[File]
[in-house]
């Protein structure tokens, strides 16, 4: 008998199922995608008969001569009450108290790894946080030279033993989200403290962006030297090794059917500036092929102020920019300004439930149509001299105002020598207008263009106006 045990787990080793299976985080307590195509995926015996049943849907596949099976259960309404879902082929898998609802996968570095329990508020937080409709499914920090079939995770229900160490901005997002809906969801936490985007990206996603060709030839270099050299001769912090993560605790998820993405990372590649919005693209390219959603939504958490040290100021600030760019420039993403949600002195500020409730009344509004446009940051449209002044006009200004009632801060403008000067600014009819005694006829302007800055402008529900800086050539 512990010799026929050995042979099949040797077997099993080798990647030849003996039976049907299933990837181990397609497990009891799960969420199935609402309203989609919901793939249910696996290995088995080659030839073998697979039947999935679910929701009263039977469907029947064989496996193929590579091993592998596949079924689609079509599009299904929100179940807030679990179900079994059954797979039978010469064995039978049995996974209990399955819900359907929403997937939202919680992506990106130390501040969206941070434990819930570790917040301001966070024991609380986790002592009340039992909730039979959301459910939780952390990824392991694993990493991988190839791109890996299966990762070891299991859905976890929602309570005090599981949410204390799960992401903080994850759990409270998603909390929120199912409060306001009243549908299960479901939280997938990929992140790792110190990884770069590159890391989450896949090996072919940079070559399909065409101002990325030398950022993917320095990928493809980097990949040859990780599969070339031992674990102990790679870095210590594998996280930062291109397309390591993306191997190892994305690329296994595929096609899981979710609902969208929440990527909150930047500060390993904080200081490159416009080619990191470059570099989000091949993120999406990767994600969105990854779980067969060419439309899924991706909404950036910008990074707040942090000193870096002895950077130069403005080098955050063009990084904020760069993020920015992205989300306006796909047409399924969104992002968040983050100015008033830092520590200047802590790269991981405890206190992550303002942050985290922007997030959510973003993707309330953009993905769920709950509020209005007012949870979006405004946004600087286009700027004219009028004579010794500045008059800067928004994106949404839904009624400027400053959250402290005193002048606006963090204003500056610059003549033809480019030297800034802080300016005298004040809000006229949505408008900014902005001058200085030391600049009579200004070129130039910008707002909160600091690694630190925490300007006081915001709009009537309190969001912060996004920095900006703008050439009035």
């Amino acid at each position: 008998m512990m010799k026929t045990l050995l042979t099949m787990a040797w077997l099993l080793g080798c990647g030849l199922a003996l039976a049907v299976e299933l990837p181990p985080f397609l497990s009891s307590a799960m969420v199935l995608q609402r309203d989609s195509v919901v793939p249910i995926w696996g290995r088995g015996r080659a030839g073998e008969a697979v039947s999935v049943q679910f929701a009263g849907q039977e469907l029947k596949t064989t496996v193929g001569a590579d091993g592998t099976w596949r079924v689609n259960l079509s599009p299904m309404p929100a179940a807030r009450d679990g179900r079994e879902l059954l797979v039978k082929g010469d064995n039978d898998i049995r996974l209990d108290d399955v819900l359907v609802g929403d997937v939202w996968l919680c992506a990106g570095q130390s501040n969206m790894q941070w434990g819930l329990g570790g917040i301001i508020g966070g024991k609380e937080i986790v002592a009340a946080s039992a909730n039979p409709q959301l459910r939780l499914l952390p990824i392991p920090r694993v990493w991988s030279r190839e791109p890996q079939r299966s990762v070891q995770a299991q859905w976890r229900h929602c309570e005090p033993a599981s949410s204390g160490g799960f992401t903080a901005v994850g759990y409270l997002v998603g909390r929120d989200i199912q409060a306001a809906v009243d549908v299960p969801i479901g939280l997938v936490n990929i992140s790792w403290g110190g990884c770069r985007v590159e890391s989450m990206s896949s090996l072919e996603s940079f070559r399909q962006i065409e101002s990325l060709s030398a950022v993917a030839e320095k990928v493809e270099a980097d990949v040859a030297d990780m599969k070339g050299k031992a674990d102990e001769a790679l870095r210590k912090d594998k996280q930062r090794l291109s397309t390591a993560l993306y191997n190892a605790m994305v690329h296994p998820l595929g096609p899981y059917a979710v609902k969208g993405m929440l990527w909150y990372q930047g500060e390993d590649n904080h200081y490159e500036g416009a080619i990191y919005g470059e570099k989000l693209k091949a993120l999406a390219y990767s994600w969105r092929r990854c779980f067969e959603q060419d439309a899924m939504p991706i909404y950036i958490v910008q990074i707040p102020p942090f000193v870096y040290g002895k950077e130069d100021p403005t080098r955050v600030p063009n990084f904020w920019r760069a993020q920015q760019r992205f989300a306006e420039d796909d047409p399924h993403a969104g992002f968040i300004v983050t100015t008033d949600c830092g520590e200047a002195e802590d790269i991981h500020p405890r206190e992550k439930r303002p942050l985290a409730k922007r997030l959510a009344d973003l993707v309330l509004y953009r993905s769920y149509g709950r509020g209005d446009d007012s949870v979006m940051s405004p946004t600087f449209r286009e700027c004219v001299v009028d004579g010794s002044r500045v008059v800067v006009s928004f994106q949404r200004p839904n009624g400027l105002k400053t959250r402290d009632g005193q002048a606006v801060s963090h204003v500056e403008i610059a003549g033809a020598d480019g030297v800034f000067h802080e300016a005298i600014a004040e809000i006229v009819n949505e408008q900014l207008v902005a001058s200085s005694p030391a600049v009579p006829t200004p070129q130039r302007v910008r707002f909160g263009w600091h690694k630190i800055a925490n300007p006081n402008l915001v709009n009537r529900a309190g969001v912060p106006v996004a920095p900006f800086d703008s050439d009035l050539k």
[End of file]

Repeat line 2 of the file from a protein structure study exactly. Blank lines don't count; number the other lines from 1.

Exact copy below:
């Protein structure tokens, strides 16, 4: 008998199922995608008969001569009450108290790894946080030279033993989200403290962006030297090794059917500036092929102020920019300004439930149509001299105002020598207008263009106006 045990787990080793299976985080307590195509995926015996049943849907596949099976259960309404879902082929898998609802996968570095329990508020937080409709499914920090079939995770229900160490901005997002809906969801936490985007990206996603060709030839270099050299001769912090993560605790998820993405990372590649919005693209390219959603939504958490040290100021600030760019420039993403949600002195500020409730009344509004446009940051449209002044006009200004009632801060403008000067600014009819005694006829302007800055402008529900800086050539 512990010799026929050995042979099949040797077997099993080798990647030849003996039976049907299933990837181990397609497990009891799960969420199935609402309203989609919901793939249910696996290995088995080659030839073998697979039947999935679910929701009263039977469907029947064989496996193929590579091993592998596949079924689609079509599009299904929100179940807030679990179900079994059954797979039978010469064995039978049995996974209990399955819900359907929403997937939202919680992506990106130390501040969206941070434990819930570790917040301001966070024991609380986790002592009340039992909730039979959301459910939780952390990824392991694993990493991988190839791109890996299966990762070891299991859905976890929602309570005090599981949410204390799960992401903080994850759990409270998603909390929120199912409060306001009243549908299960479901939280997938990929992140790792110190990884770069590159890391989450896949090996072919940079070559399909065409101002990325030398950022993917320095990928493809980097990949040859990780599969070339031992674990102990790679870095210590594998996280930062291109397309390591993306191997190892994305690329296994595929096609899981979710609902969208929440990527909150930047500060390993904080200081490159416009080619990191470059570099989000091949993120999406990767994600969105990854779980067969060419439309899924991706909404950036910008990074707040942090000193870096002895950077130069403005080098955050063009990084904020760069993020920015992205989300306006796909047409399924969104992002968040983050100015008033830092520590200047802590790269991981405890206190992550303002942050985290922007997030959510973003993707309330953009993905769920709950509020209005007012949870979006405004946004600087286009700027004219009028004579010794500045008059800067928004994106949404839904009624400027400053959250402290005193002048606006963090204003500056610059003549033809480019030297800034802080300016005298004040809000006229949505408008900014902005001058200085030391600049009579200004070129130039910008707002909160600091690694630190925490300007006081915001709009009537309190969001912060996004920095900006703008050439009035």